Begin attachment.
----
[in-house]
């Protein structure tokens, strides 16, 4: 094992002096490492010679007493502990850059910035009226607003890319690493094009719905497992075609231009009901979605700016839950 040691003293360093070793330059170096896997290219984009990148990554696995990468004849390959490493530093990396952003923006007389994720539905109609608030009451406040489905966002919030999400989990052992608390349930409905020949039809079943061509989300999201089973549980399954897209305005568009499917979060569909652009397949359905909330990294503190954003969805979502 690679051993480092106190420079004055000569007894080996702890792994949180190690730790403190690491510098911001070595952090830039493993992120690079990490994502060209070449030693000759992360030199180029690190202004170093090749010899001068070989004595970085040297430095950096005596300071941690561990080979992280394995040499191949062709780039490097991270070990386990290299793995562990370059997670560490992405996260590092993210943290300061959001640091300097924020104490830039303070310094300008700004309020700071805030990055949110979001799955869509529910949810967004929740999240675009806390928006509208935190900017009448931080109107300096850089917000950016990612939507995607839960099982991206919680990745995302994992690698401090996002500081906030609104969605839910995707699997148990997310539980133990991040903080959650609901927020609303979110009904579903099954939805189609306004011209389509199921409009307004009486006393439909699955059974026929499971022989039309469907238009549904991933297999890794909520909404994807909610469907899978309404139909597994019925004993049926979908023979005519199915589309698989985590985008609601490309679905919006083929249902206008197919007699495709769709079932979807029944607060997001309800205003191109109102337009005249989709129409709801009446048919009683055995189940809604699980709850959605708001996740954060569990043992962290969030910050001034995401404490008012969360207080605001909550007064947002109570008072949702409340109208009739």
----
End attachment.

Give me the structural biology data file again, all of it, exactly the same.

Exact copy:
[in-house]
């Protein structure tokens, strides 16, 4: 094992002096490492010679007493502990850059910035009226607003890319690493094009719905497992075609231009009901979605700016839950 040691003293360093070793330059170096896997290219984009990148990554696995990468004849390959490493530093990396952003923006007389994720539905109609608030009451406040489905966002919030999400989990052992608390349930409905020949039809079943061509989300999201089973549980399954897209305005568009499917979060569909652009397949359905909330990294503190954003969805979502 690679051993480092106190420079004055000569007894080996702890792994949180190690730790403190690491510098911001070595952090830039493993992120690079990490994502060209070449030693000759992360030199180029690190202004170093090749010899001068070989004595970085040297430095950096005596300071941690561990080979992280394995040499191949062709780039490097991270070990386990290299793995562990370059997670560490992405996260590092993210943290300061959001640091300097924020104490830039303070310094300008700004309020700071805030990055949110979001799955869509529910949810967004929740999240675009806390928006509208935190900017009448931080109107300096850089917000950016990612939507995607839960099982991206919680990745995302994992690698401090996002500081906030609104969605839910995707699997148990997310539980133990991040903080959650609901927020609303979110009904579903099954939805189609306004011209389509199921409009307004009486006393439909699955059974026929499971022989039309469907238009549904991933297999890794909520909404994807909610469907899978309404139909597994019925004993049926979908023979005519199915589309698989985590985008609601490309679905919006083929249902206008197919007699495709769709079932979807029944607060997001309800205003191109109102337009005249989709129409709801009446048919009683055995189940809604699980709850959605708001996740954060569990043992962290969030910050001034995401404490008012969360207080605001909550007064947002109570008072949702409340109208009739």